WE SEARCH for lessons after Super Bowls because there are no more games to watch and we must do something with our time (between sessions of snow shoveling). We search for patterns, or road maps, or recipes for success - and coincidence, causation and funny bounces of the ball be damned.
If the result does not fit on a bumper sticker, your search has not succeeded. And so, you're seeing a lot of this in the days since the Seattle Seahawks dismantled the Denver Broncos in Super Bowl 48.
Defense wins championships.
And, this, in a more elongated and hyperventilated form:
Oh, my God, Chip Kelly is building the Eagles around this great and explosive offense, but now the Seahawks and even the 49ers are proving that defense is still what it takes in the NFL and that these things run in cycles and the Eagles are on the wrong end of the cycle and Kelly is doing it all wrong and the Kelly vision is doomed to failure and where exactly is the Gus bus and . . .
If that is the lesson you want to take from the Super Bowl, your outrageous worry will more than keep you warm during this cruel joke of a Philadelphia winter. But the energy seems truly misplaced.
Instead, the lesson from this Super Bowl is pretty consistent with what we have seen in recent years.
That is, in order to win a championship in the NFL, you need to play at an elite level on one side of the ball and a good, resourceful level on the other side of the ball. Both are important: truly elite on either offense or defense, and not significantly deficient on the other side.
Oh - and you have to play well in the big game.
All of which means the Eagles are doing this properly, and don't need to undergo any kind of wrenching midcourse correction.
The worst mistake an NFL team can make is to try to be pretty good at everything. That never works. It felt as if the Eagles tried to do that at times during Andy Reid's tenure, and it just isn't the way to go. Resources in the sport are limited by the salary cap, and spreading them out evenly only raises a team so far. Better to tilt heavily in one direction or the other - but not so far as to leave the other side bankrupt.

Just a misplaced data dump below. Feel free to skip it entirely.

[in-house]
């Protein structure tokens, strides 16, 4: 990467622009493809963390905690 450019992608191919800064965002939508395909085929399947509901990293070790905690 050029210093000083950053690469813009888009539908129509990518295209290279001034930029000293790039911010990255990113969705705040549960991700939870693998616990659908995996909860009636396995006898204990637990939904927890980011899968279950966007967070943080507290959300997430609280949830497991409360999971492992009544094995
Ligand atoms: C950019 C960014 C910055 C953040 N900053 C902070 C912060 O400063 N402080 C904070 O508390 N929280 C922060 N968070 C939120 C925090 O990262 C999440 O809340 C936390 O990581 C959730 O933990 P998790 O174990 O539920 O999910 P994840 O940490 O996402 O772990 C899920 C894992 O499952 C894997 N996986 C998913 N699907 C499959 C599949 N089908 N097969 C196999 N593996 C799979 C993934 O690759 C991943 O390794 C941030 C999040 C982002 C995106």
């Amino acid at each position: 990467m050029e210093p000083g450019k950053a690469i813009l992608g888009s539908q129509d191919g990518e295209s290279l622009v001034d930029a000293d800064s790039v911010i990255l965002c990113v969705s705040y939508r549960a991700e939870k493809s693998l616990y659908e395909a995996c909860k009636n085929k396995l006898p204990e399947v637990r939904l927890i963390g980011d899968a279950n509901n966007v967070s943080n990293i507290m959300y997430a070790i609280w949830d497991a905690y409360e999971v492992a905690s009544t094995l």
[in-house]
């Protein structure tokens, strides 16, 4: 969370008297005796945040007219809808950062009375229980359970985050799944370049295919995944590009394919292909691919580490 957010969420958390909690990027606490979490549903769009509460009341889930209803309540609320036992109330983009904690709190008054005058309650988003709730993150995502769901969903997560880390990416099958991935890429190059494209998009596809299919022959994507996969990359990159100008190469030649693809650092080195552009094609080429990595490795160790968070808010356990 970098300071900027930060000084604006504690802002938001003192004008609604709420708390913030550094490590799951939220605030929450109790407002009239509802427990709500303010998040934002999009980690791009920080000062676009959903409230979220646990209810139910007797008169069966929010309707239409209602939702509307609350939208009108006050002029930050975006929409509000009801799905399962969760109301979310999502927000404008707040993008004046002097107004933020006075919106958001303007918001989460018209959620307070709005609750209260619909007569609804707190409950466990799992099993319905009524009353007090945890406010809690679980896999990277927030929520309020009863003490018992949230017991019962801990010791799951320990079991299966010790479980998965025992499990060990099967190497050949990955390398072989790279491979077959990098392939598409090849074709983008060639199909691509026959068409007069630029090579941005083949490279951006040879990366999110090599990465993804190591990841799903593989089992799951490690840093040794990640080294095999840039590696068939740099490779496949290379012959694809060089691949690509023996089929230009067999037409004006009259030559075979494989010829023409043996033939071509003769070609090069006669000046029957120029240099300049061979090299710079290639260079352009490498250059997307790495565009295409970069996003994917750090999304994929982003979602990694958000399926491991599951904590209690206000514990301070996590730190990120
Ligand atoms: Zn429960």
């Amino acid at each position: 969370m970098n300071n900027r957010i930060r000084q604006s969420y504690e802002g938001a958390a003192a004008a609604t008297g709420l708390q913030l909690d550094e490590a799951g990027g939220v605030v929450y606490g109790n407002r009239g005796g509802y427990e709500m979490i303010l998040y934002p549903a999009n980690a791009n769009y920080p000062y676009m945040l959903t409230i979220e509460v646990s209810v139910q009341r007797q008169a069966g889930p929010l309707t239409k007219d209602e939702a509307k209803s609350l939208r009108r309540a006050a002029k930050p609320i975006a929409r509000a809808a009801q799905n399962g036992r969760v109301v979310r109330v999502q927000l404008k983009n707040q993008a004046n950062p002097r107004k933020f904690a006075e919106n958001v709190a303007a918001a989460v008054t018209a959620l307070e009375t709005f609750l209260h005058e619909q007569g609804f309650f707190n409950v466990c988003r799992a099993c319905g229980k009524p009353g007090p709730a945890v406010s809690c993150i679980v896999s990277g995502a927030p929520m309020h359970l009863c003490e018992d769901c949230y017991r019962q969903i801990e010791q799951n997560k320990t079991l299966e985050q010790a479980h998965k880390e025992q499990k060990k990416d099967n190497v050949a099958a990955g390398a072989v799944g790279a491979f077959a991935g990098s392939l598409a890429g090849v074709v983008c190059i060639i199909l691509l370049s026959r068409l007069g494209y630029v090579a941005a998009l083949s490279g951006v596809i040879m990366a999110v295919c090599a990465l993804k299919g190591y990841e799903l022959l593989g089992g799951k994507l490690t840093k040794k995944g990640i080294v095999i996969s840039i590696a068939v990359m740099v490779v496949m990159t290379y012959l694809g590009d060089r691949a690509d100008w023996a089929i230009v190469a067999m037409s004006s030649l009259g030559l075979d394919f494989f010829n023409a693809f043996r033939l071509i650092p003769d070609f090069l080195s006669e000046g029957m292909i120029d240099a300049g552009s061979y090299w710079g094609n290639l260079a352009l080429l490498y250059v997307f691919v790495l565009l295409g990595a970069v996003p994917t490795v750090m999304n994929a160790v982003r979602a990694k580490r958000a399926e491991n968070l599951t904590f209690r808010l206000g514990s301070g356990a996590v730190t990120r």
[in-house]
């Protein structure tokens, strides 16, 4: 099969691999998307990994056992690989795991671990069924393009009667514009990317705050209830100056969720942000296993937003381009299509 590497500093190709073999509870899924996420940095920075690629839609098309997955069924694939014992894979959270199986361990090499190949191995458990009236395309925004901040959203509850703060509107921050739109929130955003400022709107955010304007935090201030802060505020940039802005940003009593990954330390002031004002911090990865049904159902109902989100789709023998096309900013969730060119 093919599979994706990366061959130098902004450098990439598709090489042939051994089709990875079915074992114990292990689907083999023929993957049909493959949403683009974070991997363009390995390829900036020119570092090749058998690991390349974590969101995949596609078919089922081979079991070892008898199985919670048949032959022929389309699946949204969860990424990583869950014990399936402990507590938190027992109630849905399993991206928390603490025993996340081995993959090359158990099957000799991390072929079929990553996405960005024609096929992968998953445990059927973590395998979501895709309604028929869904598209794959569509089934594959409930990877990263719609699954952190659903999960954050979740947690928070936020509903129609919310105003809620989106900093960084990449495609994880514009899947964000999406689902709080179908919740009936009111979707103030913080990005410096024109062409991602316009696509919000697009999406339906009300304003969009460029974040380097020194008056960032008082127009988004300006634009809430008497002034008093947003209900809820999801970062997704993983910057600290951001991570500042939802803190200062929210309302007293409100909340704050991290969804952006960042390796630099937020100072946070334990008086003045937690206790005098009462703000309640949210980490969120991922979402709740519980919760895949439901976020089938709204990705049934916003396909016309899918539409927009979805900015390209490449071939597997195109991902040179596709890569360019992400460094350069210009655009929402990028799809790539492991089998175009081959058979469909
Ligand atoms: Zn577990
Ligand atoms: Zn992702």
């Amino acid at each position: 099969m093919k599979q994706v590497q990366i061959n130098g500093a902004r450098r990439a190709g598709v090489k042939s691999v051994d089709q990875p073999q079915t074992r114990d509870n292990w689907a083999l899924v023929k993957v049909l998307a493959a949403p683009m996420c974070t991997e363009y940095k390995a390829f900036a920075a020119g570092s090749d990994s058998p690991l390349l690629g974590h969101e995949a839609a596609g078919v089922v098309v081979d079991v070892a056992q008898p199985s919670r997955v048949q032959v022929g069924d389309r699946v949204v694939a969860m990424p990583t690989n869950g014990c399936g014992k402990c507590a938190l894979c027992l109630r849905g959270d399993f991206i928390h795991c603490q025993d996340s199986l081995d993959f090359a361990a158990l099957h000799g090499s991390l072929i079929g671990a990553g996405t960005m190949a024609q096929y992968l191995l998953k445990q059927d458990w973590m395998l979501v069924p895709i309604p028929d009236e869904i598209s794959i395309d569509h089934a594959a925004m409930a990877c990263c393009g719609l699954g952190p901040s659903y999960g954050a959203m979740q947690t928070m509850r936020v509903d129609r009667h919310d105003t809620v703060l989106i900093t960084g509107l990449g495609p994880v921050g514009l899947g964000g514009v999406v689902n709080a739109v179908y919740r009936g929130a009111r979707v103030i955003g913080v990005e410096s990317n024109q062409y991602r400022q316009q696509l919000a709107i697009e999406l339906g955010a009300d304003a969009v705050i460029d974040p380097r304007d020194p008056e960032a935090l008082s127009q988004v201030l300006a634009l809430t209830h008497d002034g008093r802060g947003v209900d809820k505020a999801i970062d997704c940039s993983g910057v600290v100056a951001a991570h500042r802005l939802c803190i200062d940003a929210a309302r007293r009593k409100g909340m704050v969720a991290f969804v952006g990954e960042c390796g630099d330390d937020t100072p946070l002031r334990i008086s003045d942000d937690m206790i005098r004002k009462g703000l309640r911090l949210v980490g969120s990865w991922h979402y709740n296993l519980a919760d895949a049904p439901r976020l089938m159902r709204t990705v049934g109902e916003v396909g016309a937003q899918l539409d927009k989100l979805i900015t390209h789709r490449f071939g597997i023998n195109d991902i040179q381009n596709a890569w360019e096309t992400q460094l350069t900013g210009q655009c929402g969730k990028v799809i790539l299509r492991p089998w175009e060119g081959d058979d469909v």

In the NFL in this period, that calculus decides everything.
At this point, you probably will point out that five times in Super Bowl history, the best offense in the league played against the best defense - and that four times, the best defense won, including the Seahawks. You will say that offense is harder to sustain deep into the playoffs, and that the extra week off gives defenses the advantage, and that the history of the game has always been that the great defense will dominate. And, well, OK.
But in one of the four losses, the No. 1 offense scored more points than its season average and still lost (Super Bowl XIII, Steelers over Cowboys). In another, the No. 1 offense lost to a team that had both the No. 1 defense and the No. 2 offense, which isn't exactly a crime (Super Bowl XIX, 49ers over Dolphins). It's also fair to note that guys such as Joe Montana and Terry Bradshaw were on the best-defense teams a couple of times in those games.
In the here and now, yes, the Seahawks are everybody's ongoing problem in the NFC. Anybody who has to try to win a playoff game in Seattle will be punching from behind, and will be doing it for the foreseeable future. What they did to an elite Denver offense on a neutral field is more than impressive, too. How they solved the riddle of Peyton Manning will be every NFL coaching staff's offseason study project.
But if you can get it blocked up front, you can beat them - same as with every team for forever. If you can get it blocked and you can make enough big plays, it can be done. It is why the Eagles should keep adding to their offensive line this offseason in the draft. It is why they should work to add more size and speed at the receiving position, either in the draft or free agency.
Yes, they need to get the defense better. But they cannot forget the side of the ball where they need to be elite - and it is the offensive side, still.